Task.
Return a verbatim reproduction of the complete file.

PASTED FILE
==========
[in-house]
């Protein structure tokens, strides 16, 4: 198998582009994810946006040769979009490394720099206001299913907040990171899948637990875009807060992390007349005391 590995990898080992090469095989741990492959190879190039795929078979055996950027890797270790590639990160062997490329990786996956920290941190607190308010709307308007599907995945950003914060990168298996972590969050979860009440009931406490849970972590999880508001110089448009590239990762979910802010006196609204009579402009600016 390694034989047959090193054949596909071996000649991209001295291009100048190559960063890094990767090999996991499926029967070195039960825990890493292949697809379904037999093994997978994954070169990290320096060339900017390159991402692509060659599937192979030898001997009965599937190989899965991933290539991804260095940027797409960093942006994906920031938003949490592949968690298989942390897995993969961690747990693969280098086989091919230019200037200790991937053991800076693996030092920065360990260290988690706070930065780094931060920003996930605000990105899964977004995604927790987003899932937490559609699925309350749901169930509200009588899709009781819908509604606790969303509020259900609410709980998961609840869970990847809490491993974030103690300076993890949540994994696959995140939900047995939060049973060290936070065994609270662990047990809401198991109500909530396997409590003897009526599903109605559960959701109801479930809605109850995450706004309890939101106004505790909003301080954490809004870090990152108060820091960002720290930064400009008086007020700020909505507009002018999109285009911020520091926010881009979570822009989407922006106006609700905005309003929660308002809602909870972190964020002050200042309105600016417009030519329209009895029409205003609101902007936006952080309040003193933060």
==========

[in-house]
């Protein structure tokens, strides 16, 4: 198998582009994810946006040769979009490394720099206001299913907040990171899948637990875009807060992390007349005391 590995990898080992090469095989741990492959190879190039795929078979055996950027890797270790590639990160062997490329990786996956920290941190607190308010709307308007599907995945950003914060990168298996972590969050979860009440009931406490849970972590999880508001110089448009590239990762979910802010006196609204009579402009600016 390694034989047959090193054949596909071996000649991209001295291009100048190559960063890094990767090999996991499926029967070195039960825990890493292949697809379904037999093994997978994954070169990290320096060339900017390159991402692509060659599937192979030898001997009965599937190989899965991933290539991804260095940027797409960093942006994906920031938003949490592949968690298989942390897995993969961690747990693969280098086989091919230019200037200790991937053991800076693996030092920065360990260290988690706070930065780094931060920003996930605000990105899964977004995604927790987003899932937490559609699925309350749901169930509200009588899709009781819908509604606790969303509020259900609410709980998961609840869970990847809490491993974030103690300076993890949540994994696959995140939900047995939060049973060290936070065994609270662990047990809401198991109500909530396997409590003897009526599903109605559960959701109801479930809605109850995450706004309890939101106004505790909003301080954490809004870090990152108060820091960002720290930064400009008086007020700020909505507009002018999109285009911020520091926010881009979570822009989407922006106006609700905005309003929660308002809602909870972190964020002050200042309105600016417009030519329209009895029409205003609101902007936006952080309040003193933060």